Jean Beliveau has died in Montreal at age 83. 10 Stanley cups as a player, 7 more as team executive. One of the top 10 players of all time, more than a point a game. But he is mourned across Canada and in original six cities for his effortless grace on the ice, his class on and off the ice, his tenaciousness, his love of hockey, his fights against cancer and other illnesses. I'll leave it to others to write his story.
But here's mine. I grew up in Montreal. Rocket Richard was the hero, Beliveau came along in his twenties, from the senior team in Quebec City. We ordinary folks could not get into to see the Canadiens very easily (too many big corporations had the tickets), so we contented ourselves with the second and third periods on Saturday nights on CBC tv, Hockey Night in Canada. Zambonis had not been invented yet, so rinks were cleared by many shovellers in lines, then flooded with two barrels pulled by two men each. Intermisssions had to be longer, so were interviews. One got to know the players.
Anyone who has heard Beliveau speak will know his deep baritone voice, in measured, cadence, whether in English or French. I never met him, I saw him play only twice, from way up behind the pillars in the nosebleeds. Players did not wear helmets, nor names on their sweaters. We recognized all of them from their skating and their hair, on a 17 or 21 inch tv in black and white, and we knew them from the interviews.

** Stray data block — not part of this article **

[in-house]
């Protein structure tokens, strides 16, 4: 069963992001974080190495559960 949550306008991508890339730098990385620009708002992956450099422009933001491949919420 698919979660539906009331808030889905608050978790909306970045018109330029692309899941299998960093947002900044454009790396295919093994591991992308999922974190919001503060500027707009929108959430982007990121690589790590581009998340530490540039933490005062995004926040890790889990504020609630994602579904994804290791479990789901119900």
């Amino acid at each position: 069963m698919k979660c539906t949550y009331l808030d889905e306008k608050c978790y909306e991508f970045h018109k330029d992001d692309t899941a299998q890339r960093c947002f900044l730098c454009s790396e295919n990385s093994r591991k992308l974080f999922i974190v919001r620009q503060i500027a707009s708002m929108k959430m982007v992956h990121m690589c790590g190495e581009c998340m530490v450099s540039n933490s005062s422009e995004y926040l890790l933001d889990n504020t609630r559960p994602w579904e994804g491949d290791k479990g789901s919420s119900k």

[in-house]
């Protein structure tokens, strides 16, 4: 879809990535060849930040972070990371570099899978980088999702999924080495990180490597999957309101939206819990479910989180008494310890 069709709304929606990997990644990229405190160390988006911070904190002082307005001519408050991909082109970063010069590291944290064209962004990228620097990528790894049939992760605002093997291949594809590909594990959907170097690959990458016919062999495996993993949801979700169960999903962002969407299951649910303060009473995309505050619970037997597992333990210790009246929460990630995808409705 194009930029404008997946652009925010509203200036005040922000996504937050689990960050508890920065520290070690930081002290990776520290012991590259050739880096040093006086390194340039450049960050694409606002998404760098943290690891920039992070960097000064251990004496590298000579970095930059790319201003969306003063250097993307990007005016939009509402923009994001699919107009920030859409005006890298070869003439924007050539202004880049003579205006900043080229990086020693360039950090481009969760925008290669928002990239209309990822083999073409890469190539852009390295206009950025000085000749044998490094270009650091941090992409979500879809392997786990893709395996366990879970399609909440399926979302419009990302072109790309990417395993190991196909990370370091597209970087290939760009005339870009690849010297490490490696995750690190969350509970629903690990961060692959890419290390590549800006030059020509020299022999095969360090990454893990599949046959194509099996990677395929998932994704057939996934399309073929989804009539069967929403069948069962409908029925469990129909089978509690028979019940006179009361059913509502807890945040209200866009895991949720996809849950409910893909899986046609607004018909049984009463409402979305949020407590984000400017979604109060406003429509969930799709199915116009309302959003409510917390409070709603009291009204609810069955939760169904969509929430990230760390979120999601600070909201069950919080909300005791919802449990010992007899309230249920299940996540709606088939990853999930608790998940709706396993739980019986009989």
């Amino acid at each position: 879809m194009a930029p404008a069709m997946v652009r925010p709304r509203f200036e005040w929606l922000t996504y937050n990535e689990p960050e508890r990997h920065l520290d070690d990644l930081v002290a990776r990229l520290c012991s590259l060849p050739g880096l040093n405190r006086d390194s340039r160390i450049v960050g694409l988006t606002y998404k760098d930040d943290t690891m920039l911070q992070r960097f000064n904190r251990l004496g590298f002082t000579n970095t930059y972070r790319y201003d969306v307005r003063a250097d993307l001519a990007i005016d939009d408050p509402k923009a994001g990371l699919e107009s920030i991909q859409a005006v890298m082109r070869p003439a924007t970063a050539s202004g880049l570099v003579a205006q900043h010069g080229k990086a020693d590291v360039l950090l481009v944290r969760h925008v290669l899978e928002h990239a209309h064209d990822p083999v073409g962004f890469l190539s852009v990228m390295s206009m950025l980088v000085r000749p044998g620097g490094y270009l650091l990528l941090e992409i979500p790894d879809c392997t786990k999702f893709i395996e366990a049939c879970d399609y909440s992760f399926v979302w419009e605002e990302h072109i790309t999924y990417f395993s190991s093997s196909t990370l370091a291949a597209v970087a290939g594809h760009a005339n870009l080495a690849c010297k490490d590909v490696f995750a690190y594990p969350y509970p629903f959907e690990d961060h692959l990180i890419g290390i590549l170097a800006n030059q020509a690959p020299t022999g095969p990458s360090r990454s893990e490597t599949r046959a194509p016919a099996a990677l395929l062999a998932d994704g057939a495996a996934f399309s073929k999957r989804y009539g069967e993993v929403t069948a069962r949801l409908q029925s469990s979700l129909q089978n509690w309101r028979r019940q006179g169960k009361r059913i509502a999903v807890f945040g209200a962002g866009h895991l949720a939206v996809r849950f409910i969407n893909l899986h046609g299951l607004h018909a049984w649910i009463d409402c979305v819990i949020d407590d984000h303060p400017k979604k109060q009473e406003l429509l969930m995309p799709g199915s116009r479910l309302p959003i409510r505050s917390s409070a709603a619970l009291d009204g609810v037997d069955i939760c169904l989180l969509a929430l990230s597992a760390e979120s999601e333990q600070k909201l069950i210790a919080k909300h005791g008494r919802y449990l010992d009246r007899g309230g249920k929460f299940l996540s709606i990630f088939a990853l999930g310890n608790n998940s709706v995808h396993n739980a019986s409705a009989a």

Fast forward to the late 90's and we are visiting and shopping in the outlet malls in Kittery, Maine. We decided on a late lunch in a MacDonald's, on the mall lot. We put purchases in our car, and headed to the washrooms first. I said to my spouse I would meet her at the cash. I came out and the women's line had been very long, so I figured I was out first. I was walking up the aisle between tables, from the back of the restaurant to the front. I was not looking at anyone, but as I passed a table I heard this voice from my boyhood, speaking French. I'm English. But I just knew it was Jean Beliveau and there he was, sitting with his wife and another couple, at this point in his sixties, as handsome as ever.
There was a vacant table across the aisle, so I just sat down, right beside him. I figured my wife would be out soon and walk that way. After a minute or two, I got jabbed in the back and she said to me, ” Your mouth is open!" So I got up and we walked to the cash. We did not disturb him.
I shall never, ever, forget his voice, now stilled.
About this time, this fine, gentle giant turned down the offer of the Prime Minister to become Governor General of Canada, our Head of State representing the Queen. He decided to spend his time with his two young grandchildren. His only daughter had married a Montreal policeman, who committed suicide in the police station locker room, right beside the Forum on Closse St. He decided it was more important to be a father to them.
Rest well, Gros Bill. Thanks for the memories.